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Definitions of class

  1. To form into a class or classes; to arrange methodically. The american dictionary of the english language. By Daniel Lyons. Published 1899.
  2. To form into a class; assign place in a class. The Clarendon dictionary. By William Hand Browne, Samuel Stehman Haldeman. Published 1894.
  3. To group in classes; assign to a class. The Concise Standard Dictionary of the English Language. By James Champlin Fernald. Published 1919.
  4. To grouped or classed. Webster Dictionary DB
  5. arrange or order by classes or categories; "How would you classify these pottery shards--are they prehistoric?" Scrapingweb Dictionary DB
  6. To arrange in a class or classes; to arrange according to some method; to classify. Nuttall's Standard dictionary of the English language. By Nuttall, P.Austin. Published 1914.
  7. To arrange; to put into sets or ranks; to distribute into groups. Etymological and pronouncing dictionary of the English language. By Stormonth, James, Phelp, P. H. Published 1874.
  8. (informal) elegance in dress or behavior; "she has a lot of class" Scrapingweb Dictionary DB
  9. a league ranked by quality; "he played baseball in class D for two years"; "Princeton is in the NCAA Division 1-AA" Scrapingweb Dictionary DB
  10. elegance in dress or behavior; "she has a lot of class" Wordnet Dictionary DB
  11. (biology) a taxonomic group containing one or more orders Wordnet Dictionary DB
  12. A group of individuals ranked together as possessing common characteristics; as, the different classes of society; the educated class; the lower classes. Webster Dictionary DB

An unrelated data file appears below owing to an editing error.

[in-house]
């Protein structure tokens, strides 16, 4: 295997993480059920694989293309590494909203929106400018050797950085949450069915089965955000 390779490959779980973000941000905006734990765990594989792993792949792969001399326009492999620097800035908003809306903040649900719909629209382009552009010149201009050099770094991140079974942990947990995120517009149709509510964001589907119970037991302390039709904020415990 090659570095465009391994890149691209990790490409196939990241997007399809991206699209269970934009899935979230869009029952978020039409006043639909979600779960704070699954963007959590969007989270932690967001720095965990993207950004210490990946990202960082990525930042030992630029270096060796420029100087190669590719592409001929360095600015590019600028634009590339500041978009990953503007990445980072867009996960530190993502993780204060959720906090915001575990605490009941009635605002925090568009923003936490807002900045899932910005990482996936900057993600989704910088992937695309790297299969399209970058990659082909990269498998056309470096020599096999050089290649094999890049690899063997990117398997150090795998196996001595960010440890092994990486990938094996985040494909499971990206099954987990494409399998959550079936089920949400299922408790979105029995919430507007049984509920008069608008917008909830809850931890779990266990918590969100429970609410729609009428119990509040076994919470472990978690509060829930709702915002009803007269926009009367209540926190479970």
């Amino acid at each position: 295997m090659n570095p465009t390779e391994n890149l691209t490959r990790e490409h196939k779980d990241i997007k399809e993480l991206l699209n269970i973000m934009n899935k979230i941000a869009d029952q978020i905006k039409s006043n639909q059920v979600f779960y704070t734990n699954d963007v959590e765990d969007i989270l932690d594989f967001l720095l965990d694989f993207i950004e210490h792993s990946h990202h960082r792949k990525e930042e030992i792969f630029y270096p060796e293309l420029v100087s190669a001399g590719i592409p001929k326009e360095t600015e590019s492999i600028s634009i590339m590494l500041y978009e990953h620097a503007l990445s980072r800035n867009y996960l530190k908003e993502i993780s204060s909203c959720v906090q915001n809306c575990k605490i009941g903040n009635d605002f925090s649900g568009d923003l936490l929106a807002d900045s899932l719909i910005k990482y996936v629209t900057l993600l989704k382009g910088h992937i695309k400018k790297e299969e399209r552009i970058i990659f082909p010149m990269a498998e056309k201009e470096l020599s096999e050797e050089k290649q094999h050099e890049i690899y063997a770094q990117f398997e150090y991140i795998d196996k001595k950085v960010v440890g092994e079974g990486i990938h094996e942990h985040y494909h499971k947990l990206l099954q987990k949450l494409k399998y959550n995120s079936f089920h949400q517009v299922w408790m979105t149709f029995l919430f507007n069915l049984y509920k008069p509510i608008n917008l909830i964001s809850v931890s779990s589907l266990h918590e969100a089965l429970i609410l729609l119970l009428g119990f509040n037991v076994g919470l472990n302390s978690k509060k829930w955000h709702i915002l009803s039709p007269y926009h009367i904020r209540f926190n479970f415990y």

13. A number of students in a school or college, of the same standing, or pursuing the same studies. Webster Dictionary DB
  14. A comprehensive division of animate or inanimate objects, grouped together on account of their common characteristics, in any classification in natural science, and subdivided into orders, families, tribes, genera, etc. Webster Dictionary DB
  15. A set; a kind or description, species or variety. Webster Dictionary DB
  16. One of the sections into which a church or congregation is divided, and which is under the supervision of a class leader. Webster Dictionary DB
  17. To arrange in classes; to classify or refer to some class; as, to class words or passages. Webster Dictionary DB
  18. To divide into classes, as students; to form into, or place in, a class or classes. Webster Dictionary DB
  19. A rank or order of persons having like interests; a number of students of the same rank or status; a group of animals or plants; a number of objects, events, etc., having characteristics in common. The Winston Simplified Dictionary. By William Dodge Lewis, Edgar Arthur Singer. Published 1919.
  20. A rank or order of persons or things: a number of students or scholars who are taught together: a scientific division or arrangement. The american dictionary of the english language. By Daniel Lyons. Published 1899.
  21. A rank or order of persons or things. The Clarendon dictionary. By William Hand Browne, Samuel Stehman Haldeman. Published 1894.
  22. A body of persons or things somewhat alike; a number of students having the same teacher or studies. The Concise Standard Dictionary of the English Language. By James Champlin Fernald. Published 1919.
  23. A rank or order of persons or things; a number of students in a college or school of the same standing and taught together; a scientific division, specially that subordinate to a kingdom, and including orders under it. Nuttall's Standard dictionary of the English language. By Nuttall, P.Austin. Published 1914.
  24. A rank of persons; a number of persons in society supposed to have the same position in regard to means, rank, &c.; a number of students in a college, or pupils in a school, engaged in the same course of study; a distribution into groups of creatures or things having something in common; a kind or sort. Etymological and pronouncing dictionary of the English language. By Stormonth, James, Phelp, P. H. Published 1874.

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Usage examples for class

  1. It passed on down the class to Charlie. – Charlie Newcomer by Wilbur B. Stover
  2. And it must be remembered, that most of the first class belong also to the second, as often as they dare. – The Education of American Girls by Anna Callender Brackett
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